The French President and British Prime Minister called for the IMF to do more to help poorer countries threatened by economic meltdown and talked of stopping the "contagion" from spreading eastward to Europe's emerging economies.
British Prime Minister Gordon Brown and French President Nicolas Sarkozy called Tuesday for international intervention to stop the financial crisis from infecting eastern Europe's emerging economies.
Speaking as he headed into talks with Sarkozy, who currently holds the European Union presidency, Brown said it was essential to rapidly boost the IMF's ability to help poorer countries threatened by economic meltdown.
"Our first priority at the moment is to stop the contagion to other countries, including in eastern Europe where there are problems emerging and action has to be taken," he said.
Brown said he and Sarkozy would discuss "the global fund that the International Monetary Fund will have now to create to build on its own resources, to help economies that are in difficulty."
The British leader -- who leaves Saturday for the oil-rich Gulf -- had earlier pressed China and the Gulf states to contribute to a new IMF bail-out fund, arguing that its current 250 billion dollars were not enough.
Sarkozy also called for the IMF to step in.
"We have to find ways and means for the IMF to have more resources to help a certain number of states, I am thinking in particular of emerging nations."
The British and French leaders were meeting in hope of building a common European front at a Brussels summit next week, ahead of a meeting of the G20 group of current and emerging powers in Washington on November 15.
Sarkozy said he was "very interested by Gordon Brown's proposals on the future role of the IMF," one of the issues set to be tackled at the G20 summit.
The French leader also said he would ask fellow EU members to increase the size of a standby financial mechanism designed to support emerging European economies, from 12 billion to 20 billion euros (25 billion dollars).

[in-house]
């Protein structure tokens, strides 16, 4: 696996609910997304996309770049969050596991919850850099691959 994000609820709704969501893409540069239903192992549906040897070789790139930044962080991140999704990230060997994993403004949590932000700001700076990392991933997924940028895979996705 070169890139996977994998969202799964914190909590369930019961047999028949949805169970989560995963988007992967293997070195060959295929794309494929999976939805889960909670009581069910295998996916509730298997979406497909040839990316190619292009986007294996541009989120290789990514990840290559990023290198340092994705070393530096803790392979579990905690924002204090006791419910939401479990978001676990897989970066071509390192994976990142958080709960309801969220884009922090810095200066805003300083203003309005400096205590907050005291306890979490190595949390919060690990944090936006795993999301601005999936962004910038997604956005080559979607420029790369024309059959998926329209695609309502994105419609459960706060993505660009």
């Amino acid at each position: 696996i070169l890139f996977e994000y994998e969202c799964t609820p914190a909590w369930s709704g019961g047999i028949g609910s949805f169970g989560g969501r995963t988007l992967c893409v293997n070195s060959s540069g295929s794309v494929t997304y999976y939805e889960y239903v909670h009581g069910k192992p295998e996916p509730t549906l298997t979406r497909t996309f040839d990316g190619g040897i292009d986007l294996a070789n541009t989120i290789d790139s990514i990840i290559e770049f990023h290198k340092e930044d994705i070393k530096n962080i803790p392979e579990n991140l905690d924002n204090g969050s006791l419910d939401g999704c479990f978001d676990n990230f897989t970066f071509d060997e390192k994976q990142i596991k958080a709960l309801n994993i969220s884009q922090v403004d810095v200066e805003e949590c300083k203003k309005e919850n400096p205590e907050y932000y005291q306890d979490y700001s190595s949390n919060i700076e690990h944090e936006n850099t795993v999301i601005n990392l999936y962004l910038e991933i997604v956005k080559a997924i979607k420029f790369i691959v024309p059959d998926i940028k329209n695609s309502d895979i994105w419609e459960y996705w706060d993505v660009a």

The European Commission said Tuesday it was finalising financial aid for Hungary's ailing economy, without specifying its amount, under the procedure in question, which allows Brussels to raise funds on the markets.
The money would come in addition to a "substantial" aid package for Hungary announced by the IMF on Sunday.
Hungary, one of 10 mainly ex-communist nations that joined the EU in 2004, has been hit hard by the global financial crisis, with its currency, stocks and bonds plunging and serious liquidity problems.
It is so far the only EU state to have sought such help from the EU and the IMF, but the Fund was forced Tuesday to deny reports it was also negotiating a financial package for Romania.
Sarkozy said he and Brown were "really working hand in hand," as they headed into talks at his private residence in a forested park near the Palace of Versailles west of Paris.
"Since the start of the crisis we have been trying to coordinate our positions, to make sure Europe has a common position and to find solutions together to the historic and unprecedented financial crisis rocking the world."
Brown has become a regular visitor to Paris since the credit crunch hit, while France's traditionally close bond with Germany has been tested by sniping between the offices of Sarkozy and Chancellor Angela Merkel.
Long known as a sceptic towards the European Union, Brown was thrust centre stage this month as the 15 nations sharing the euro single currency used Britain as the model for a united bank rescue plan.
On wider financial reform, Brown and Sarkozy have also led calls for greater global regulation and a new role for the IMF, with the spectre of recession haunting Europe and the world.
In contrast, France has clashed repeatedly with its traditional ally Germany over the response to the crisis, with Merkel leading resistance to Sarkozy's proposal to create an "economic government" for the eurozone.
Sarkozy would also like to see Europe set up national sovereign wealth funds to shelter strategic parts of their economies from global turmoil -- anathema to Merkel's more laissez-faire approach.
Date created : 2008-10-28